Error coins result from accidents during the minting process.
Unlike error coins, some coins and medals are flawed or confusing due
to their design before they ever see a die or planchet.
Whether due to faulty research, a weird topic or the obvious
gimmick, some world coins and medals are infamous instead of famous,
and more bizarre than unique. Call them “head scratchers” or oddities,
the reaction is often some version of the same question: “What were
The Chinese 20-cent coins of 1928 and 1929 definitely snuck by the
design police. The 20-cent coin is one of three different silver
denominations issued by Kwangtung province during that decade that
feature Sun Yat-sen, but just barely. The low relief, no-detail
portrait looks like a cartoon caricature. If it weren’t for the silver
content (and the well-defined rice plant on the reverse), these
20-cent coins would be dead ringers for the white metal counterfeits
pouring out of China today. Happily for collectors, certified examples
can remove any doubt about authenticity.
At the other extreme of design is an undated United Nations medal
depicting the theme “Life, Liberty and Security of Person.” This basic
entitlement was guaranteed by the Universal Declaration of Human
Rights and adopted by the UN in 1948. The Security of Person copper
medal shows a naked, terror-stricken man who appears to be in the
crushing grip of a giant, gnarled hand while standing in front of what
initially resembles a science-fiction-sized spider web. The high
relief makes the scene look more frightening. By depicting a positive
entitlement with an illustration of the utter lack of it, the design
doesn’t teach as much as it unsettles.
Oops! In 1972 the private Franklin Mint in Pennsylvania issued a
series of medals made with silver flown in space, but forgot to use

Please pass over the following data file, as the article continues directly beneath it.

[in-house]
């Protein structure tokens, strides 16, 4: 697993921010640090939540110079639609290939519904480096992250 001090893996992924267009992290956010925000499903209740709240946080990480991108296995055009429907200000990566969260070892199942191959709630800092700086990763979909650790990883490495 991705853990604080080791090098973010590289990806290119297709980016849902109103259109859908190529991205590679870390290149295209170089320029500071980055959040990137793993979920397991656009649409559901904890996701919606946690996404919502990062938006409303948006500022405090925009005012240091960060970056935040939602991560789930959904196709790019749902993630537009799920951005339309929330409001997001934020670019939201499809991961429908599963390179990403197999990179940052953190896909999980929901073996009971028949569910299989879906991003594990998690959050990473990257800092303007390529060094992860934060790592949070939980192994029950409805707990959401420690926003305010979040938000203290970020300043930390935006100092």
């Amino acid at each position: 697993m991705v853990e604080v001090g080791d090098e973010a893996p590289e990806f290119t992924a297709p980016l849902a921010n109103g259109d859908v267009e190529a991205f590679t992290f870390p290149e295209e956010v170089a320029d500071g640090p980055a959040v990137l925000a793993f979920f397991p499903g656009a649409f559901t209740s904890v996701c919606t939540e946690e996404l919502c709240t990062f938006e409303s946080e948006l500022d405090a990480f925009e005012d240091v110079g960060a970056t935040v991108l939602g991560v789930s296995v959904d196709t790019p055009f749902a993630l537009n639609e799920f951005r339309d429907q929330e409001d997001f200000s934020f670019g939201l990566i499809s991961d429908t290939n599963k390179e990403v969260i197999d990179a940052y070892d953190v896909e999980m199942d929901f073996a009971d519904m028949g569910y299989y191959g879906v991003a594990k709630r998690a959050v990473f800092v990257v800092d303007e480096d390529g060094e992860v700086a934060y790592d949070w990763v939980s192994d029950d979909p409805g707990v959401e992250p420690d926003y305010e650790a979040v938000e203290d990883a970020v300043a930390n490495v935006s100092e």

the flown stuff. Worse, the bad recipe wasn’t caught until after 4,967
sets were shipped. Franklin Mint officials asked subscribers to return
their “Project Apollo Medal Collections” so that they could receive
replacements, but 1,269 error sets were never sent back. The FM Mint
mark with no line above it distinguishes the unflown medals from the
flown follow-ups bearing the Mint mark with a line above the FM.
For the last 25 years, the Isle of Man has issued a new cat breed
coin annually. Refusing to let research stand in the way of the third
installment of its popular series, the Isle of Man honored the “New
York City alley cat” on its 1990 crown. Never mind that no major cat
breed association anywhere recognizes the cats that happen to reside
in NYC alleys as a distinct breed — New Yorkers love this coin.
Our next example also caught the fact checker napping. Further, it
embodies a topic that is both obscure and devoid of any connection to
the issuing nation. This 1999 Liberian $5 coin commemorates a
Transrapid railway that was intended to be built in Germany, not
Africa. But wait, there’s more. The Transrapid line that was to
operate in Germany was never built because a totally different railway
design won the contract.
Liberia began issuing coins in 1937 with logical scenes featuring
its national crest and native elephants. In recent years, however,
frivolity appears to have overtaken its designs. One example among
many is the $50 coin issued in 1996 that commemorates an optical
illusion called the “The ‘Face’ on Mars” paired with the legend FIGHT
HUNGER THROUGH SPACE EXPLORATION. Incredibly, two variants can be
found of this forgettable issue — smooth textured and rough textured.
Niue is a dependent island state of New Zealand with about 2,000
residents. The government creates revenue issuing commemorative coins
that, sadly, often have nothing to do with island life. The 2001 Niue
dollar, for example, was one of several denominations issued that year
that paid homage to Snoopy, the comic strip beagle. Other Niue series
that pander to pop culture enthusiasts have honored Pokémon; events in
the life of Diana, Princess of Wales; professional tennis players; and
The Cook Islands, also near New Zealand, engaged in some pandering
in 2010 with a three-coin series that is more gimmick than numismatic
innovation. The “World’s Smallest Coins” set consists of a silver $1
coin, gold $2 coin and platinum $2 coin. Each coin is 4 millimeters in
size and weighs 0.12 gram. This beats the miniscule 6-millimeter to
10-millimeter coins minted by India, Guatemala and Panama more than a
century ago. As if to remove any doubt that the Cook Islands set is a
novelty, the three coins were sold packaged inside a clear acrylic
cube with a magnifier lid.
“What were they thinking?” When it comes to head-scratcher coins
and medals, maybe a better question is, “Why were they not thinking?” ■